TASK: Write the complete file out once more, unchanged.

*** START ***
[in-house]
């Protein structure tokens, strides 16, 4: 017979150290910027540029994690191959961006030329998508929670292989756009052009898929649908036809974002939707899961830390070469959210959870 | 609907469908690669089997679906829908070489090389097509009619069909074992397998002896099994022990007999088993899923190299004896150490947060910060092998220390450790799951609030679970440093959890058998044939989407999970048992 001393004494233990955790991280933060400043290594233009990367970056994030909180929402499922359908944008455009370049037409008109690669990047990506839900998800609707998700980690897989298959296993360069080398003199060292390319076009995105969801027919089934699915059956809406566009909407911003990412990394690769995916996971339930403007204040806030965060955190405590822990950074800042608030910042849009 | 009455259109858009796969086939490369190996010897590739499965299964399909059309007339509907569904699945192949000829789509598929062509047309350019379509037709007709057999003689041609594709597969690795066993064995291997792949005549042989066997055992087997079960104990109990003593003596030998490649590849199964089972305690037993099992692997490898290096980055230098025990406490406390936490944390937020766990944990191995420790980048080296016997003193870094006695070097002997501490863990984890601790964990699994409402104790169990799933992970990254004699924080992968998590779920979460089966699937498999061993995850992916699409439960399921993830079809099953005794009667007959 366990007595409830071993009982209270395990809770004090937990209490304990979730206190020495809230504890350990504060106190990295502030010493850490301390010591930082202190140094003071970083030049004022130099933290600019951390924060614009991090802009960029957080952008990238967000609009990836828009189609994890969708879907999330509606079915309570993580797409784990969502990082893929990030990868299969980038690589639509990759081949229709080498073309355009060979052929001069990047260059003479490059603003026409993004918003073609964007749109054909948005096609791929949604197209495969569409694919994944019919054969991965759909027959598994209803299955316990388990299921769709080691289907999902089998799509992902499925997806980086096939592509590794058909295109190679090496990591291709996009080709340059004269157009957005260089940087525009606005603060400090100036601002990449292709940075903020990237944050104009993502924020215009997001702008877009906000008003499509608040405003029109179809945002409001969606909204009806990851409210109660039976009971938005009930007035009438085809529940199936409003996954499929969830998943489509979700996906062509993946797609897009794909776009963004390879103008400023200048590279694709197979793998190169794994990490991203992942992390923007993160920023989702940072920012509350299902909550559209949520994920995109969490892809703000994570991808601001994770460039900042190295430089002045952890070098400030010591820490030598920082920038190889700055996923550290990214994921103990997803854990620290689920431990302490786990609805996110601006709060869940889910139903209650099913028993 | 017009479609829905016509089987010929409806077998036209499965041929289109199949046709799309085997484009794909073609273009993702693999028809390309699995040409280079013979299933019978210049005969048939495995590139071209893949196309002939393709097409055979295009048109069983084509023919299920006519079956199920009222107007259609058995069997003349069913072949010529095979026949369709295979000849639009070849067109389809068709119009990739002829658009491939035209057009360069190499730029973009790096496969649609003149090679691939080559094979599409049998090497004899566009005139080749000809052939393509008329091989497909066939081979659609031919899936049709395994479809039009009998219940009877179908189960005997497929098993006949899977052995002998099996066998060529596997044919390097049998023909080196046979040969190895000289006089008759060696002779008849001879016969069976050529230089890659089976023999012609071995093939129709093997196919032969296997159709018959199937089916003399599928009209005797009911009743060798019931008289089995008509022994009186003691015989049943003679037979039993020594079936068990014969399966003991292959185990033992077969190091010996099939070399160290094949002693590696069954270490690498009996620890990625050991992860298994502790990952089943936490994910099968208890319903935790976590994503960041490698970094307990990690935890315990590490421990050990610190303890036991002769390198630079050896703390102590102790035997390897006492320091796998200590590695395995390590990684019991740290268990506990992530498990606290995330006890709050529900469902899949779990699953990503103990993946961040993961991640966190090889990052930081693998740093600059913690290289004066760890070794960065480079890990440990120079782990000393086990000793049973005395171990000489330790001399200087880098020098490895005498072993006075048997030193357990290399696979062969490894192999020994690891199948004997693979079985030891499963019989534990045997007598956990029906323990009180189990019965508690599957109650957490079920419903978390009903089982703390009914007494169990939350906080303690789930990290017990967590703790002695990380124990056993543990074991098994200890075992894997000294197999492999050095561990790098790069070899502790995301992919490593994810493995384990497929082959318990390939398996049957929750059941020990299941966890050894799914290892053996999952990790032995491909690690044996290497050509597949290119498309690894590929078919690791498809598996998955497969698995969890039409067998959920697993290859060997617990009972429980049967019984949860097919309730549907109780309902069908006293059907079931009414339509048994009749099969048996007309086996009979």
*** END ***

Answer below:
[in-house]
């Protein structure tokens, strides 16, 4: 017979150290910027540029994690191959961006030329998508929670292989756009052009898929649908036809974002939707899961830390070469959210959870 | 609907469908690669089997679906829908070489090389097509009619069909074992397998002896099994022990007999088993899923190299004896150490947060910060092998220390450790799951609030679970440093959890058998044939989407999970048992 001393004494233990955790991280933060400043290594233009990367970056994030909180929402499922359908944008455009370049037409008109690669990047990506839900998800609707998700980690897989298959296993360069080398003199060292390319076009995105969801027919089934699915059956809406566009909407911003990412990394690769995916996971339930403007204040806030965060955190405590822990950074800042608030910042849009 | 009455259109858009796969086939490369190996010897590739499965299964399909059309007339509907569904699945192949000829789509598929062509047309350019379509037709007709057999003689041609594709597969690795066993064995291997792949005549042989066997055992087997079960104990109990003593003596030998490649590849199964089972305690037993099992692997490898290096980055230098025990406490406390936490944390937020766990944990191995420790980048080296016997003193870094006695070097002997501490863990984890601790964990699994409402104790169990799933992970990254004699924080992968998590779920979460089966699937498999061993995850992916699409439960399921993830079809099953005794009667007959 366990007595409830071993009982209270395990809770004090937990209490304990979730206190020495809230504890350990504060106190990295502030010493850490301390010591930082202190140094003071970083030049004022130099933290600019951390924060614009991090802009960029957080952008990238967000609009990836828009189609994890969708879907999330509606079915309570993580797409784990969502990082893929990030990868299969980038690589639509990759081949229709080498073309355009060979052929001069990047260059003479490059603003026409993004918003073609964007749109054909948005096609791929949604197209495969569409694919994944019919054969991965759909027959598994209803299955316990388990299921769709080691289907999902089998799509992902499925997806980086096939592509590794058909295109190679090496990591291709996009080709340059004269157009957005260089940087525009606005603060400090100036601002990449292709940075903020990237944050104009993502924020215009997001702008877009906000008003499509608040405003029109179809945002409001969606909204009806990851409210109660039976009971938005009930007035009438085809529940199936409003996954499929969830998943489509979700996906062509993946797609897009794909776009963004390879103008400023200048590279694709197979793998190169794994990490991203992942992390923007993160920023989702940072920012509350299902909550559209949520994920995109969490892809703000994570991808601001994770460039900042190295430089002045952890070098400030010591820490030598920082920038190889700055996923550290990214994921103990997803854990620290689920431990302490786990609805996110601006709060869940889910139903209650099913028993 | 017009479609829905016509089987010929409806077998036209499965041929289109199949046709799309085997484009794909073609273009993702693999028809390309699995040409280079013979299933019978210049005969048939495995590139071209893949196309002939393709097409055979295009048109069983084509023919299920006519079956199920009222107007259609058995069997003349069913072949010529095979026949369709295979000849639009070849067109389809068709119009990739002829658009491939035209057009360069190499730029973009790096496969649609003149090679691939080559094979599409049998090497004899566009005139080749000809052939393509008329091989497909066939081979659609031919899936049709395994479809039009009998219940009877179908189960005997497929098993006949899977052995002998099996066998060529596997044919390097049998023909080196046979040969190895000289006089008759060696002779008849001879016969069976050529230089890659089976023999012609071995093939129709093997196919032969296997159709018959199937089916003399599928009209005797009911009743060798019931008289089995008509022994009186003691015989049943003679037979039993020594079936068990014969399966003991292959185990033992077969190091010996099939070399160290094949002693590696069954270490690498009996620890990625050991992860298994502790990952089943936490994910099968208890319903935790976590994503960041490698970094307990990690935890315990590490421990050990610190303890036991002769390198630079050896703390102590102790035997390897006492320091796998200590590695395995390590990684019991740290268990506990992530498990606290995330006890709050529900469902899949779990699953990503103990993946961040993961991640966190090889990052930081693998740093600059913690290289004066760890070794960065480079890990440990120079782990000393086990000793049973005395171990000489330790001399200087880098020098490895005498072993006075048997030193357990290399696979062969490894192999020994690891199948004997693979079985030891499963019989534990045997007598956990029906323990009180189990019965508690599957109650957490079920419903978390009903089982703390009914007494169990939350906080303690789930990290017990967590703790002695990380124990056993543990074991098994200890075992894997000294197999492999050095561990790098790069070899502790995301992919490593994810493995384990497929082959318990390939398996049957929750059941020990299941966890050894799914290892053996999952990790032995491909690690044996290497050509597949290119498309690894590929078919690791498809598996998955497969698995969890039409067998959920697993290859060997617990009972429980049967019984949860097919309730549907109780309902069908006293059907079931009414339509048994009749099969048996007309086996009979």